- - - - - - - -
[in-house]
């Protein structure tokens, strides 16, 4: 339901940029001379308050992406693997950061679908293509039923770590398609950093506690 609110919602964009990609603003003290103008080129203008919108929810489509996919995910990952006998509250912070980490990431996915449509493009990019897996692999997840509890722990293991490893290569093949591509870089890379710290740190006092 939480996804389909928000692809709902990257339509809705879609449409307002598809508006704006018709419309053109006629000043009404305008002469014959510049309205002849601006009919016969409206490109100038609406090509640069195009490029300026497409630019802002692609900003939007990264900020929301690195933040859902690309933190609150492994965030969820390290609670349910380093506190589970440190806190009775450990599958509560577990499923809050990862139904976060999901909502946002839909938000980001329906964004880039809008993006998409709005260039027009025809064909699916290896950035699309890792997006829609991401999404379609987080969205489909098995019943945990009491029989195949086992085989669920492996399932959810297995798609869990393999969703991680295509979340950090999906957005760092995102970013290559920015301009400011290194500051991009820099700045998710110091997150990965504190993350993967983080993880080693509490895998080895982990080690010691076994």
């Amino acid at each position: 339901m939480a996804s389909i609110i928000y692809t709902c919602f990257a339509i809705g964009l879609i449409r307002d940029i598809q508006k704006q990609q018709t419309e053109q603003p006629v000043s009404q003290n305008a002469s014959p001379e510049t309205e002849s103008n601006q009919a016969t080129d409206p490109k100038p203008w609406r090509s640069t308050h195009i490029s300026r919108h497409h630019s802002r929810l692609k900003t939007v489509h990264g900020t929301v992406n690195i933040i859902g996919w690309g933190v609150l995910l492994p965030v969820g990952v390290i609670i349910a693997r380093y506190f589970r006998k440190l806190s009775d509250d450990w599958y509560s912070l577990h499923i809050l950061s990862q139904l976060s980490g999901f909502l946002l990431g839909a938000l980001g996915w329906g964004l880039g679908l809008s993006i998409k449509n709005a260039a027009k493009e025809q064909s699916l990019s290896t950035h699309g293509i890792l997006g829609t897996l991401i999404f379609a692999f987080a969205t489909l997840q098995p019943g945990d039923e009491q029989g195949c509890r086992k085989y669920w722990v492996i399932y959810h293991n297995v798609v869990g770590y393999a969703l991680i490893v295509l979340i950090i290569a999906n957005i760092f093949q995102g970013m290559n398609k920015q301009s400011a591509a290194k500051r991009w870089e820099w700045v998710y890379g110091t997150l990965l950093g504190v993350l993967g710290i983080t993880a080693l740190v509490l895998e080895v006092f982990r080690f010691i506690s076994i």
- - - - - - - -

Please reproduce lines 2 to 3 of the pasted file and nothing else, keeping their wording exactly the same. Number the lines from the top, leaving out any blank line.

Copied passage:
């Protein structure tokens, strides 16, 4: 339901940029001379308050992406693997950061679908293509039923770590398609950093506690 609110919602964009990609603003003290103008080129203008919108929810489509996919995910990952006998509250912070980490990431996915449509493009990019897996692999997840509890722990293991490893290569093949591509870089890379710290740190006092 939480996804389909928000692809709902990257339509809705879609449409307002598809508006704006018709419309053109006629000043009404305008002469014959510049309205002849601006009919016969409206490109100038609406090509640069195009490029300026497409630019802002692609900003939007990264900020929301690195933040859902690309933190609150492994965030969820390290609670349910380093506190589970440190806190009775450990599958509560577990499923809050990862139904976060999901909502946002839909938000980001329906964004880039809008993006998409709005260039027009025809064909699916290896950035699309890792997006829609991401999404379609987080969205489909098995019943945990009491029989195949086992085989669920492996399932959810297995798609869990393999969703991680295509979340950090999906957005760092995102970013290559920015301009400011290194500051991009820099700045998710110091997150990965504190993350993967983080993880080693509490895998080895982990080690010691076994």
């Amino acid at each position: 339901m939480a996804s389909i609110i928000y692809t709902c919602f990257a339509i809705g964009l879609i449409r307002d940029i598809q508006k704006q990609q018709t419309e053109q603003p006629v000043s009404q003290n305008a002469s014959p001379e510049t309205e002849s103008n601006q009919a016969t080129d409206p490109k100038p203008w609406r090509s640069t308050h195009i490029s300026r919108h497409h630019s802002r929810l692609k900003t939007v489509h990264g900020t929301v992406n690195i933040i859902g996919w690309g933190v609150l995910l492994p965030v969820g990952v390290i609670i349910a693997r380093y506190f589970r006998k440190l806190s009775d509250d450990w599958y509560s912070l577990h499923i809050l950061s990862q139904l976060s980490g999901f909502l946002l990431g839909a938000l980001g996915w329906g964004l880039g679908l809008s993006i998409k449509n709005a260039a027009k493009e025809q064909s699916l990019s290896t950035h699309g293509i890792l997006g829609t897996l991401i999404f379609a692999f987080a969205t489909l997840q098995p019943g945990d039923e009491q029989g195949c509890r086992k085989y669920w722990v492996i399932y959810h293991n297995v798609v869990g770590y393999a969703l991680i490893v295509l979340i950090i290569a999906n957005i760092f093949q995102g970013m290559n398609k920015q301009s400011a591509a290194k500051r991009w870089e820099w700045v998710y890379g110091t997150l990965l950093g504190v993350l993967g710290i983080t993880a080693l740190v509490l895998e080895v006092f982990r080690f010691i506690s076994i």